Here's an article that may provides some great detail on his concern,I highly suggest that the OP reads it. It may be a solution to his exact problem!
by Lyle McDonald- @ http://www.bodyrecomposition.com (http://www.bodyrecomposition.com/)
Benching with the PecsThere are a lot of problems people have in the gym but one of the more common is the complaint of “I can’t feel my pecs when I bench”. In the majority of cases, this is simply because the person was never taught to bench press and use the pecs.Some gurus even go so far as to say that the bench press sucks for chest development, which usually means that

They never learned how to use the pecs while benching.
They never figured out how to teach anybody to use the pecs while benching.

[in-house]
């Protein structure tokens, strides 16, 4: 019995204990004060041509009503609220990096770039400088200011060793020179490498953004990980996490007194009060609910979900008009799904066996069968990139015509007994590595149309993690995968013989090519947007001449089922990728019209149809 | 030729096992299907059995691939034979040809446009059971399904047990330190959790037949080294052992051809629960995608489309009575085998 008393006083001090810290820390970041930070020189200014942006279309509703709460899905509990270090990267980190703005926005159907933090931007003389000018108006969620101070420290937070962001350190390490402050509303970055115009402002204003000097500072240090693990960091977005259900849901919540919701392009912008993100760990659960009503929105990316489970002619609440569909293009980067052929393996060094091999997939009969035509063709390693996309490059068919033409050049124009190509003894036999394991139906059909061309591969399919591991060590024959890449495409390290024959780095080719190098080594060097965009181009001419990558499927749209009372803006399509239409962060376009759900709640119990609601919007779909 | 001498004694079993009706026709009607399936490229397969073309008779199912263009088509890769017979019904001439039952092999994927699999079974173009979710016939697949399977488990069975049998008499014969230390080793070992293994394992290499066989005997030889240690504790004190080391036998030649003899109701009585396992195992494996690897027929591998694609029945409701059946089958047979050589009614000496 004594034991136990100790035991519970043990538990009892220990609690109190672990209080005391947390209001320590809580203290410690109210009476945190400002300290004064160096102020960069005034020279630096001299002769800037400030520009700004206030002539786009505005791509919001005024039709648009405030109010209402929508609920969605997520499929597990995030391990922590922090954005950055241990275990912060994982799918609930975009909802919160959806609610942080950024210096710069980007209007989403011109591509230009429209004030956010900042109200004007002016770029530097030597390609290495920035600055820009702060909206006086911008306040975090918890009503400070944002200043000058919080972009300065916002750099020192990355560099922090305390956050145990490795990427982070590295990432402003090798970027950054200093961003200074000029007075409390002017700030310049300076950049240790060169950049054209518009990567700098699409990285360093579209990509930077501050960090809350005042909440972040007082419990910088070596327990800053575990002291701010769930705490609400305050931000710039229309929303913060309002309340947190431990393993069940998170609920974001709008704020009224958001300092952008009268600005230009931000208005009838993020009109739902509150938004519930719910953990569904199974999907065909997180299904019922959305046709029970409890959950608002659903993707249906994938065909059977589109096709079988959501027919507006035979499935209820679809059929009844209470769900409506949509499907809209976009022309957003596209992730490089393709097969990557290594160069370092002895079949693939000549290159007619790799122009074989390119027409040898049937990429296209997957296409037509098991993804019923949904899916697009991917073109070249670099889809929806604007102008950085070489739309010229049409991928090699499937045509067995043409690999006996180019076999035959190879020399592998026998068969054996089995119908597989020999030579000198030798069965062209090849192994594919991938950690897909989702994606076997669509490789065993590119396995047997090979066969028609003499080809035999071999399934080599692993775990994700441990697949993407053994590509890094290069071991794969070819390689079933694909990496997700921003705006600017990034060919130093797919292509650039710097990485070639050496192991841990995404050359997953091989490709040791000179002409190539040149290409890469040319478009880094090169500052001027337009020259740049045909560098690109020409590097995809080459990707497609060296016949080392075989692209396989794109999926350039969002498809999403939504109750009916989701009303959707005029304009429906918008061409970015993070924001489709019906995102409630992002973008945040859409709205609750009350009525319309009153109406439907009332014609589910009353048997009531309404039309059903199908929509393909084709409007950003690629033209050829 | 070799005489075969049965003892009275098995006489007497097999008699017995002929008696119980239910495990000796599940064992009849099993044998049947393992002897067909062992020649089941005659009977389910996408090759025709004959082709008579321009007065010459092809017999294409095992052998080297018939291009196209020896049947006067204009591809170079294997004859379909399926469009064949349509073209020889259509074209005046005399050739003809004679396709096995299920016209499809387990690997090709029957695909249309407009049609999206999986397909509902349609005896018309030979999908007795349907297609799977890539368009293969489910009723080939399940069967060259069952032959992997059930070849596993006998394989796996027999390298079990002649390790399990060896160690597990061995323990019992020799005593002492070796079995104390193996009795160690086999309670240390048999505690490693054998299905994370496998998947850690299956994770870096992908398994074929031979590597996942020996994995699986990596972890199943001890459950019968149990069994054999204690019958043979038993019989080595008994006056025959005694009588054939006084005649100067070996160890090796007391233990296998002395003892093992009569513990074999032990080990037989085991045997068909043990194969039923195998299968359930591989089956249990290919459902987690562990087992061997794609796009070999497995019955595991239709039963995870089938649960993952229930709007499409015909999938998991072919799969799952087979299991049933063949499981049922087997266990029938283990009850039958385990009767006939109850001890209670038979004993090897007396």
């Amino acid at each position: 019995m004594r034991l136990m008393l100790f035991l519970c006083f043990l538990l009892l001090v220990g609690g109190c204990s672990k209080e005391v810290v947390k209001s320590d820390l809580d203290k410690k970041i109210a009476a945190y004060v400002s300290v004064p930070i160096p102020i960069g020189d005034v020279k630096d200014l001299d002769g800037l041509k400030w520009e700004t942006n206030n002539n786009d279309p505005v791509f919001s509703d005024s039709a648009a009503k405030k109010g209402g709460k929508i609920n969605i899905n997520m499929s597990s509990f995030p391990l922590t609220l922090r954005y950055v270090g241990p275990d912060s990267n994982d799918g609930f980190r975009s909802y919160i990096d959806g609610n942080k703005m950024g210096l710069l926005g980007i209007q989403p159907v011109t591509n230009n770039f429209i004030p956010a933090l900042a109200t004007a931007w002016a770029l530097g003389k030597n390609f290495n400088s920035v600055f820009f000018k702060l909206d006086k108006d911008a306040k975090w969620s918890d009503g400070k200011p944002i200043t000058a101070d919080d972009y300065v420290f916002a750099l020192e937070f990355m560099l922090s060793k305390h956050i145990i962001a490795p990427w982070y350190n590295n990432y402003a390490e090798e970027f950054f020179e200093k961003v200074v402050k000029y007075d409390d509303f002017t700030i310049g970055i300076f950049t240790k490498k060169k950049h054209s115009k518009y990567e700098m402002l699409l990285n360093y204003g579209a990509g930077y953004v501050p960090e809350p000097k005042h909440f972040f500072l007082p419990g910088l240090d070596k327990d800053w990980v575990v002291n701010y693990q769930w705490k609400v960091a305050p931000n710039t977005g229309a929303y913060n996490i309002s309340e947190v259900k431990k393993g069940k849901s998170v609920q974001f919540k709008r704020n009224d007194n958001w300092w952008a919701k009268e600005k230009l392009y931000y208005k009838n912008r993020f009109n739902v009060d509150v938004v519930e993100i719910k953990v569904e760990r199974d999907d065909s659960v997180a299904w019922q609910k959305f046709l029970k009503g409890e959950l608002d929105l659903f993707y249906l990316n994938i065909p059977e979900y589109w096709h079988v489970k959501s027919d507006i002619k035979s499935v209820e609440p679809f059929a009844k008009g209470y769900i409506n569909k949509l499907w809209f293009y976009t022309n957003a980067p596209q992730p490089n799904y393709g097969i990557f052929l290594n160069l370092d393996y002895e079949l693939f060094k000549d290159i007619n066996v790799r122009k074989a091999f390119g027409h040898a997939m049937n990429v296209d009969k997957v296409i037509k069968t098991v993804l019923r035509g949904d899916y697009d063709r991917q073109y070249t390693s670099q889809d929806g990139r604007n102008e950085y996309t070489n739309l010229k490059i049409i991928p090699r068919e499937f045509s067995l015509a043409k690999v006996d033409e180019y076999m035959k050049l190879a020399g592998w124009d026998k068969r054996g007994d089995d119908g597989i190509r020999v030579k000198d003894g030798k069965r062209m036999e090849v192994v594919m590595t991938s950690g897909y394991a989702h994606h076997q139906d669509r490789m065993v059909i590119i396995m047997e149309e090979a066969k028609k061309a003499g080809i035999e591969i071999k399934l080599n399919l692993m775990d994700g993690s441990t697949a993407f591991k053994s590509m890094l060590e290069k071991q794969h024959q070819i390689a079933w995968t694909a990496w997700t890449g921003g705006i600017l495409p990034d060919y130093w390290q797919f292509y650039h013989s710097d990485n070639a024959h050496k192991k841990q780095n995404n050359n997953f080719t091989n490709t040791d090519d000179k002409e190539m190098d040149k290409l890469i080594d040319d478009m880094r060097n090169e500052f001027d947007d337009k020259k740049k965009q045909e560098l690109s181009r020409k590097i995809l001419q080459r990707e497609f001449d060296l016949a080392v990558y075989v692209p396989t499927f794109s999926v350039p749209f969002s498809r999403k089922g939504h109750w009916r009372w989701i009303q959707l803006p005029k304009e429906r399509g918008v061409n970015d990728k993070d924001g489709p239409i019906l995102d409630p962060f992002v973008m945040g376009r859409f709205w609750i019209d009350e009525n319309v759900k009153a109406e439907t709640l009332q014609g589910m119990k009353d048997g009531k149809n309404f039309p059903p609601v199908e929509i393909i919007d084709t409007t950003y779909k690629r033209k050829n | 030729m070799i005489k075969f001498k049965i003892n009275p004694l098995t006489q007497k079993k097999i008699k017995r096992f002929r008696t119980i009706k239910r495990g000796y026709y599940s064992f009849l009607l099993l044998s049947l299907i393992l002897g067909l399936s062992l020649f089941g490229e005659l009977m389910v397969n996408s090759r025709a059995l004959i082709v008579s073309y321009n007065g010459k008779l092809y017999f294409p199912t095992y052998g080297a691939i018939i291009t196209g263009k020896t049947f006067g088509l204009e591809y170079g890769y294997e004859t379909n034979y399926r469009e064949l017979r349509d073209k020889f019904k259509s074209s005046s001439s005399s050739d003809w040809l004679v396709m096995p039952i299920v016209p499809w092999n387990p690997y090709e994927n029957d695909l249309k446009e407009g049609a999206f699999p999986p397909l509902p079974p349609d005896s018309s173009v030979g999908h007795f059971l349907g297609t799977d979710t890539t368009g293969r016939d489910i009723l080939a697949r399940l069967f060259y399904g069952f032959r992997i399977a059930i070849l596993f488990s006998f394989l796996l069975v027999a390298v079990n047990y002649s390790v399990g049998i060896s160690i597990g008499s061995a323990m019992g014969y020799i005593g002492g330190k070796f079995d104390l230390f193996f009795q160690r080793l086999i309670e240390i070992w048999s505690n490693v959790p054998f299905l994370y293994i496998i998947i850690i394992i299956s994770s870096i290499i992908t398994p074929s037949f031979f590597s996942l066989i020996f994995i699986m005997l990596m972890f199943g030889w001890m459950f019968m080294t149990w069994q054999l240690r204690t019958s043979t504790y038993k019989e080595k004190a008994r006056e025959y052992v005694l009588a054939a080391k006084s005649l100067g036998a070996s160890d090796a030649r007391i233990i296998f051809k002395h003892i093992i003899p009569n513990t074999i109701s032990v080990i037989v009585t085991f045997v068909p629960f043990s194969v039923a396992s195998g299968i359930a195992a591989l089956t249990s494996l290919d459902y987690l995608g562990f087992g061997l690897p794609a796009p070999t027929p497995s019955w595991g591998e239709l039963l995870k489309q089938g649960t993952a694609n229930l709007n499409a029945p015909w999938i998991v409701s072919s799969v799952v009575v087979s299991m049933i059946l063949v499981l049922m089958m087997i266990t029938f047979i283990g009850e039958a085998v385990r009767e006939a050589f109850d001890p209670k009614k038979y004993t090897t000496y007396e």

Both of which are fairly poor reasons to completely discount an exercise.In fact, I suspect one of the reasons bodybuilders became so enamored of cable crossovers following benching is because they weren’t using their pecs to bench in the first place. So they would throw around a bunch of weight to impress their buddies and then go get some actual pec stimulation on the crossover cables.In any case, in two simple steps I’m going to teach you how to bench with your pecs.I want to make it very clear that what I’m describing primarily applies to individuals benching for either hypertrophy or general fitness. Some of it applies to powerlifting bench pressing but there are different issues involved there and that’s not what I’m talking about. So, please no nasty comments about how “That advice sucks when you’re benching 700 lbs in an open backed denim shirt.”To understand what I’m going to describe, you need to understand what the pecs actually do. While they have several other minor functions, their primary function is to pull the upper arm (the humerus) across the body towards the midline. That’s what cable crossovers, flyes or the pec deck train. For the technically minded, this is called adduction (in this case it’s actually called horizontal adduction but I’ll spare you the distinction). Adduction means bringing something towards the midline of the body.Now, when you bench press, if you actually watch the upper arm, it is pulled across the body. Just like on the pec deck, flyes, etc. The difference is what’s going on at the elbow which is bending and extending. This is most of what screws people up.As well, people often think of the bench press conceptually as ‘push the bar away’ from the body. Invariably what this does is make it a front delt and triceps exercise, the pecs aren’t involved. I found years ago working with clients that telling them to ‘push the weight away’ made them use delts and triceps. Teaching them the following got their pecs involved. At that point, I worked mainly with beginners and I could get them doing this in two sessions tops.So, to use the pecs in benching means learning to pull the arms across the body while you’re benching.This has to occur while you’re doing two things